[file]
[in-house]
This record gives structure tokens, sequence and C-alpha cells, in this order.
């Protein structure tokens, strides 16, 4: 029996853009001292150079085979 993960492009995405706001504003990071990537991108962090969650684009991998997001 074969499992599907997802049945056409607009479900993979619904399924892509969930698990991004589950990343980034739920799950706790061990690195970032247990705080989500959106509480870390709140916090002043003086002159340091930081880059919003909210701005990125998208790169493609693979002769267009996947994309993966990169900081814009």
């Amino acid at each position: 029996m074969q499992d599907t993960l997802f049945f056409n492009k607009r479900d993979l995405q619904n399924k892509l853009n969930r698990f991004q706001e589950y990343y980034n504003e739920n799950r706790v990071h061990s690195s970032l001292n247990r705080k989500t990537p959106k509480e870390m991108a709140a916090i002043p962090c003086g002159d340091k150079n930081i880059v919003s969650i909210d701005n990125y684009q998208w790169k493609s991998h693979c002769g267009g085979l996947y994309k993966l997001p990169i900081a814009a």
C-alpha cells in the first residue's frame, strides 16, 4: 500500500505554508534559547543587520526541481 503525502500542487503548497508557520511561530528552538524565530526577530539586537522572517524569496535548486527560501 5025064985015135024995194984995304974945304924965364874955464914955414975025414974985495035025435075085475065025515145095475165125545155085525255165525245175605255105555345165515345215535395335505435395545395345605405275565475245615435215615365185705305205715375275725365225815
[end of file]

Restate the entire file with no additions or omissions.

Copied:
[in-house]
This record gives structure tokens, sequence and C-alpha cells, in this order.
């Protein structure tokens, strides 16, 4: 029996853009001292150079085979 993960492009995405706001504003990071990537991108962090969650684009991998997001 074969499992599907997802049945056409607009479900993979619904399924892509969930698990991004589950990343980034739920799950706790061990690195970032247990705080989500959106509480870390709140916090002043003086002159340091930081880059919003909210701005990125998208790169493609693979002769267009996947994309993966990169900081814009």
């Amino acid at each position: 029996m074969q499992d599907t993960l997802f049945f056409n492009k607009r479900d993979l995405q619904n399924k892509l853009n969930r698990f991004q706001e589950y990343y980034n504003e739920n799950r706790v990071h061990s690195s970032l001292n247990r705080k989500t990537p959106k509480e870390m991108a709140a916090i002043p962090c003086g002159d340091k150079n930081i880059v919003s969650i909210d701005n990125y684009q998208w790169k493609s991998h693979c002769g267009g085979l996947y994309k993966l997001p990169i900081a814009a």
C-alpha cells in the first residue's frame, strides 16, 4: 500500500505554508534559547543587520526541481 503525502500542487503548497508557520511561530528552538524565530526577530539586537522572517524569496535548486527560501 5025064985015135024995194984995304974945304924965364874955464914955414975025414974985495035025435075085475065025515145095475165125545155085525255165525245175605255105555345165515345215535395335505435395545395345605405275565475245615435215615365185705305205715375275725365225815